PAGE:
The American lobster-fishing industry has had a complex trajectory over the centuries as lobsters have gone from dockside junk food to upper-class delicacy to David Foster Wallace essay fodder. In more recent years, the industry has faced a new slate of challenges, including overfishing, global warming, and a proposed ban on lobster imports to the European Union. Through it all, the nautical crustacean has been identified with New England generally and Maine specifically; according to the Lobster Institute at the University of Maine, the state accounts for 75 to 80 percent of American lobsters.

Sam Rosen is a lobster fisherman who grew up and lives on Vinalhaven, a town on an island off the coast of Maine with a year-round population of about 1,200 people. According to Vinalhaven’s chamber of commerce, roughly half of the island’s economy comes from lobster fishing and “related support activities.” For The Atlantic’s ongoing series of interviews with American workers, I spoke with Sam about starting his job at a young age and how he is faring with the obstacles currently shaping the industry. The interview that follows has been edited for length and clarity.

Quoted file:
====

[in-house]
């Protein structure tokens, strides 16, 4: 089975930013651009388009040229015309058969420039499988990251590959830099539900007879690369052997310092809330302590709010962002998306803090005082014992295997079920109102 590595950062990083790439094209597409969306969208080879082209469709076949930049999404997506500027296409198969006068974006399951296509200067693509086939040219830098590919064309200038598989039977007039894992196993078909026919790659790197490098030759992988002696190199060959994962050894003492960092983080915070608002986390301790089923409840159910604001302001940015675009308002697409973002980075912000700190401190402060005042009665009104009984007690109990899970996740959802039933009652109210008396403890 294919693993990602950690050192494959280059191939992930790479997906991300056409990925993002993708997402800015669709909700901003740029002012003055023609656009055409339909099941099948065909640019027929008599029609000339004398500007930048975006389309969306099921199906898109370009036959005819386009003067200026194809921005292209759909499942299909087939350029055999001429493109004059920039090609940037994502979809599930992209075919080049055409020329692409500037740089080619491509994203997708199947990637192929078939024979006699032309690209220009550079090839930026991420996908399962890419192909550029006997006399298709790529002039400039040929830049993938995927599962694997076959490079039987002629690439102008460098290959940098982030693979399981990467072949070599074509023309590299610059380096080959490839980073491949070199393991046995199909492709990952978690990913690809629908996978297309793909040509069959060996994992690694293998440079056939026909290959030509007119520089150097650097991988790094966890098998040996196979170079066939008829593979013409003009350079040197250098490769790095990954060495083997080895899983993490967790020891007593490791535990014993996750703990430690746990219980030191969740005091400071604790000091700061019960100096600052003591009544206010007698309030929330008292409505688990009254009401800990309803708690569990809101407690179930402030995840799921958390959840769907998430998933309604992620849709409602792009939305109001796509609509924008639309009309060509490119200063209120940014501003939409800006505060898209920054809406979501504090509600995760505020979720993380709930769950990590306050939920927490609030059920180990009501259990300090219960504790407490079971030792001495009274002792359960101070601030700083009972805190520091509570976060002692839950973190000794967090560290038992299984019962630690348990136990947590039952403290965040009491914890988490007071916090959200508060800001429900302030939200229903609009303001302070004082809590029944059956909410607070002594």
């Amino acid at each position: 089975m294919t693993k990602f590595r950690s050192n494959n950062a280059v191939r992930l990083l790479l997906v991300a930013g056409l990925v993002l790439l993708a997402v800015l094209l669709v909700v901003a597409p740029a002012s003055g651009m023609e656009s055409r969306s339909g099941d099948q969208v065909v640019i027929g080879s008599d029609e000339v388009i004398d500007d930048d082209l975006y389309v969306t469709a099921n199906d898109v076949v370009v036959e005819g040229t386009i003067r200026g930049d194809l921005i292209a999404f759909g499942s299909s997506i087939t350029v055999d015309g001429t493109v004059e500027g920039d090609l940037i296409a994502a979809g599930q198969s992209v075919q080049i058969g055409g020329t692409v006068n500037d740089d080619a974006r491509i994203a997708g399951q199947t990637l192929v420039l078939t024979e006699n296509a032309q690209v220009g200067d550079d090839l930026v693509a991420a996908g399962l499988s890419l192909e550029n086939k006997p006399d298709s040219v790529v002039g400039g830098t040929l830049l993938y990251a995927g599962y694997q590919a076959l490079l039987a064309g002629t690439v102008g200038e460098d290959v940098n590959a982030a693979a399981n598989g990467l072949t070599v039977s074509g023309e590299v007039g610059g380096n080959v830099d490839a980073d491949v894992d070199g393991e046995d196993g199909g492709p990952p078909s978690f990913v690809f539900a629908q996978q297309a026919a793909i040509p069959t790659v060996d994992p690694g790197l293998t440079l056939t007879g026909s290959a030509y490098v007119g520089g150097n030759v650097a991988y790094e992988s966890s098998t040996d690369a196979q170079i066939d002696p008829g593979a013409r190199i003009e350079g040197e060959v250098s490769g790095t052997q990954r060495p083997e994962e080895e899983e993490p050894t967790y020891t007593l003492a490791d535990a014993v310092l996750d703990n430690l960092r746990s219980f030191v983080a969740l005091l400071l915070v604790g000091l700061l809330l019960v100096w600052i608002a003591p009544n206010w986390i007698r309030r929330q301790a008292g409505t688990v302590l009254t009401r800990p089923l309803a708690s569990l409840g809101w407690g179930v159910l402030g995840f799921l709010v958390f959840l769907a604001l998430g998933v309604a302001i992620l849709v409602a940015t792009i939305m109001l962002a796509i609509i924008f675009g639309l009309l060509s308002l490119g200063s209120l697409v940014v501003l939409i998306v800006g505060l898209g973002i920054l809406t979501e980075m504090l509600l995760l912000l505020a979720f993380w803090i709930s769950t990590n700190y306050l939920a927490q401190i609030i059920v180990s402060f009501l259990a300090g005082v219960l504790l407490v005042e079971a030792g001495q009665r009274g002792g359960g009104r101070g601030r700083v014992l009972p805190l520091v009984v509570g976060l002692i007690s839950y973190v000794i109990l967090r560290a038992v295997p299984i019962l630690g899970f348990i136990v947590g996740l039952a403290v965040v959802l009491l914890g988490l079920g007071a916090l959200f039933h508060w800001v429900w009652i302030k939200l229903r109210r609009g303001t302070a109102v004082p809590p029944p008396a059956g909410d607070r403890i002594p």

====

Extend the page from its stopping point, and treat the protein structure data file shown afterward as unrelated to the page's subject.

Jeremy Venook: How did you get into lobster fishing?

Sam Rosen: For most people on the island, regardless of gender, if you have a parent that runs or works on a boat, it's likely that you'll spend some amount of your childhood working with them. If you don't have any interest in it you probably won't, but most kids that age are into boats and living creatures and whatever. You get to play with fish and crash around in a boat all day. In my case, my dad had me hauling a few traps from the time I was 4 or 5 years old. Then you work your way up to more traps as you get older, and eventually get your own boat. For me, my dad built me a boat when I was 11 or 12.

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